The negative effect of distraction on performance of robot-assisted surgical skills in medical students and residents

Irene H. Suh, Jung Hung Chien, Mukul Mukherjee, Shi Hyun Park, Dmitry Oleynikov, Joseph Ka-Chun Siu

Research output: Contribution to journalArticlepeer-review

23 Scopus citations


Background Modern surgical practice often requires multitasking in operating rooms, generally full of distractions. The purpose of this research was to investigate the effect of distraction on robot-assisted surgical skill performance in medical students and residents. Methods Fourteen subjects performed a suture-tying task with the da Vinci™ surgical system with distractive secondary tasks simultaneously. The time to task completion, speed and the total distance travelled were analysed. Two-way repeated-measures ANOVA were applied. The scores of secondary tasks were analysed. Results A significant secondary task effect was found with an increase of the time to task completion (p = 0.003) and decreased average speed (p < 0.001). The performance of secondary task for residents was significantly better than students. Conclusions The performance of a robot-assisted surgical task was negatively affected by secondary tasks. However, residents with more surgical experience demonstrated a larger attention capacity for multitasking. Therefore, understanding how medical trainees respond to the distractive secondary tasks while performing robot-assisted surgical task is important in developing a surgical training programme based on the concept of attention.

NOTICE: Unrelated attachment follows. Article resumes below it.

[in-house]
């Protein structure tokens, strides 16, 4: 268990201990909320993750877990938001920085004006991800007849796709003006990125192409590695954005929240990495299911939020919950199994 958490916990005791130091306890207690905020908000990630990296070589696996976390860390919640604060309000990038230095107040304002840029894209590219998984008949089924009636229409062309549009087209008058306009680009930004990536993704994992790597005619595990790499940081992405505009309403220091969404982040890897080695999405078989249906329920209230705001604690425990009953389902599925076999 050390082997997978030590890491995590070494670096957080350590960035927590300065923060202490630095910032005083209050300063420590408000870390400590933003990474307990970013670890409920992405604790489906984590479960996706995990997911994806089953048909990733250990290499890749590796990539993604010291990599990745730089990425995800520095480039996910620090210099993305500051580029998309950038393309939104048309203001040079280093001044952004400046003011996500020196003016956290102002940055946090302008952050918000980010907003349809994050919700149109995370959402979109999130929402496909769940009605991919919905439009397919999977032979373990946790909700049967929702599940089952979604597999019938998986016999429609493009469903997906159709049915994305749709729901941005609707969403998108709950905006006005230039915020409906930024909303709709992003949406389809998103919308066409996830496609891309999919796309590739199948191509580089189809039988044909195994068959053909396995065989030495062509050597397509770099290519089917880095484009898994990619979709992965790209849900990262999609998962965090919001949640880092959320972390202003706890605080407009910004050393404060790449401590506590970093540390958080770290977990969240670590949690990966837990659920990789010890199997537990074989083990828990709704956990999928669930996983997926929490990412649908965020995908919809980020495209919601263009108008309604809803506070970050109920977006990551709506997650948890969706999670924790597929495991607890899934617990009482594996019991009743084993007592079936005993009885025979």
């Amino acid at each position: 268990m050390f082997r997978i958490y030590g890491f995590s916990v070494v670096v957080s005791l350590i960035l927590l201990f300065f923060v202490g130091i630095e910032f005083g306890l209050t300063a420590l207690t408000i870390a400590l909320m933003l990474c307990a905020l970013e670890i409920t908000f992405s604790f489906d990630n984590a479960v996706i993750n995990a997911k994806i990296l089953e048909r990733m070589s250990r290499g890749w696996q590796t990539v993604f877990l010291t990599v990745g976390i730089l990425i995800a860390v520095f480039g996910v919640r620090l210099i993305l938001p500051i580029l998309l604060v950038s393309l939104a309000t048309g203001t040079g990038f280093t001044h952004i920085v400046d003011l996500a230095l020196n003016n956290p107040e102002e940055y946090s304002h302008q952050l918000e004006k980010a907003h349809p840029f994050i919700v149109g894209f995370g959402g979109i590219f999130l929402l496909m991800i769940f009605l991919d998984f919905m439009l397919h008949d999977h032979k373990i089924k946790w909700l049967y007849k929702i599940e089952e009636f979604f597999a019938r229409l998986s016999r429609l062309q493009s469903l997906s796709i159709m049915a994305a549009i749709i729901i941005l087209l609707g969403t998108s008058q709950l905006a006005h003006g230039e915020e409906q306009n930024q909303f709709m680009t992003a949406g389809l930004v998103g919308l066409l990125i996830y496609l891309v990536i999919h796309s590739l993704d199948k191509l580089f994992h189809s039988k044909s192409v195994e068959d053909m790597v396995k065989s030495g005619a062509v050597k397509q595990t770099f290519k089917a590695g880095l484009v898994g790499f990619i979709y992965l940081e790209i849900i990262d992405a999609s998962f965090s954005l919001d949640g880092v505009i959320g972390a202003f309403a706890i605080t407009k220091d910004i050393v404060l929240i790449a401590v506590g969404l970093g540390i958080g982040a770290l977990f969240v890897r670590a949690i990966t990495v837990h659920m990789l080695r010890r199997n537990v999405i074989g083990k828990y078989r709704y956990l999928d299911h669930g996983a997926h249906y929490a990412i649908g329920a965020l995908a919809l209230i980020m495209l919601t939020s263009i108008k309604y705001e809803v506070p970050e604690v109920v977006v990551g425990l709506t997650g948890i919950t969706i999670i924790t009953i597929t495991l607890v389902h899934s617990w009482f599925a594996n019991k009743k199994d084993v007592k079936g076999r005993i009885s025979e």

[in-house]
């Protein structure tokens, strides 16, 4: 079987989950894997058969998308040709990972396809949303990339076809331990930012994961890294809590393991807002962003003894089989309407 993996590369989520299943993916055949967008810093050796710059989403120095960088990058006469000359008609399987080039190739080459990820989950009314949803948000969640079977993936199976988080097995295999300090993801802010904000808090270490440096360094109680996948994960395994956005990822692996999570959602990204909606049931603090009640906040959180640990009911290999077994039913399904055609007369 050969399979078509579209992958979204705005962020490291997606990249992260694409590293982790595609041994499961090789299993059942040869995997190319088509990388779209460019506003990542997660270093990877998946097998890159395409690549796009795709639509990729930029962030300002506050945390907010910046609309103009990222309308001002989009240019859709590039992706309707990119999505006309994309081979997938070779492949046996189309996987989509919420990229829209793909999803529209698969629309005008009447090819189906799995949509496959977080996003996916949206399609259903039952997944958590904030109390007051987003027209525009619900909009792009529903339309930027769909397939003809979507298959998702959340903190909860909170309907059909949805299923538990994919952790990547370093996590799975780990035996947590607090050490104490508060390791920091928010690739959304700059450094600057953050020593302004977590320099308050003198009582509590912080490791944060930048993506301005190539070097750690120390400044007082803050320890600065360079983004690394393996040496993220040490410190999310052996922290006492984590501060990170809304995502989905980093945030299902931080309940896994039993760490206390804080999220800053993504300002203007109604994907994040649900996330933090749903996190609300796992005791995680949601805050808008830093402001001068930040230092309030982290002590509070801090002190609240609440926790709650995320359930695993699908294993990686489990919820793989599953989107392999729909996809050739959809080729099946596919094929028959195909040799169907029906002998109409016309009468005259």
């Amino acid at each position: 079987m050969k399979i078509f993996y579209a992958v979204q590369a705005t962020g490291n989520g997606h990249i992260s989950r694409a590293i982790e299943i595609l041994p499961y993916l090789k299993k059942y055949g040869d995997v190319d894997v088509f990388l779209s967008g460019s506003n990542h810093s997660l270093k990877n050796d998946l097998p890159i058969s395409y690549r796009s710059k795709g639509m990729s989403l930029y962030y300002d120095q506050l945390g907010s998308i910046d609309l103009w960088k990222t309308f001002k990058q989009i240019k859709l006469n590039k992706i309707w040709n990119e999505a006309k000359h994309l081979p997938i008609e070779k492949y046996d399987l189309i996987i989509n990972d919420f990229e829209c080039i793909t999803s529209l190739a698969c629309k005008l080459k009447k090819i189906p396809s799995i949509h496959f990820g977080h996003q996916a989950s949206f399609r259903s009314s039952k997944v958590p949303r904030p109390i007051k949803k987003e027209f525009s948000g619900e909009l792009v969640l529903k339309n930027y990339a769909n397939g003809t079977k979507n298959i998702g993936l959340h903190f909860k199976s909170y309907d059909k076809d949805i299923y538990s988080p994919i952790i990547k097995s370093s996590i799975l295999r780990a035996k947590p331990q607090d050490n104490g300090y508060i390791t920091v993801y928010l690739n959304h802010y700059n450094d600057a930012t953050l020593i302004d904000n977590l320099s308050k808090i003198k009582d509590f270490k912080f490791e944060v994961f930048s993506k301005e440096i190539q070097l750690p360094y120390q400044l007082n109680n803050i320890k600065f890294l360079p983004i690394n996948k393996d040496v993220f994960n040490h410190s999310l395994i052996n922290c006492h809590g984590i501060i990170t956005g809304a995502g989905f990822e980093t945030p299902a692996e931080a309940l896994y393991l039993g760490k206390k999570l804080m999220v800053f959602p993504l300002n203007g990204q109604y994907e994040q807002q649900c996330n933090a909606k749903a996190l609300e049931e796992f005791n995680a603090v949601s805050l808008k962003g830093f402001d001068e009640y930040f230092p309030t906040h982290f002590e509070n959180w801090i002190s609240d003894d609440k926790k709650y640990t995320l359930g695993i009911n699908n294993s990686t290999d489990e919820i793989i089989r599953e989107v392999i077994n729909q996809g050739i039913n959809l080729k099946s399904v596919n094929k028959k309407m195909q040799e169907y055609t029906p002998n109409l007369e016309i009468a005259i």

Original languageEnglish (US)
Pages (from-to)377-381
Number of pages5
JournalInternational Journal of Medical Robotics and Computer Assisted Surgery
Issue number4
StatePublished - Dec 2010


  • attention
  • cognitive distraction
  • da Vinci surgical system
  • surgical education
  • surgical performance

ASJC Scopus subject areas

  • Surgery
  • Biophysics
  • Computer Science Applications


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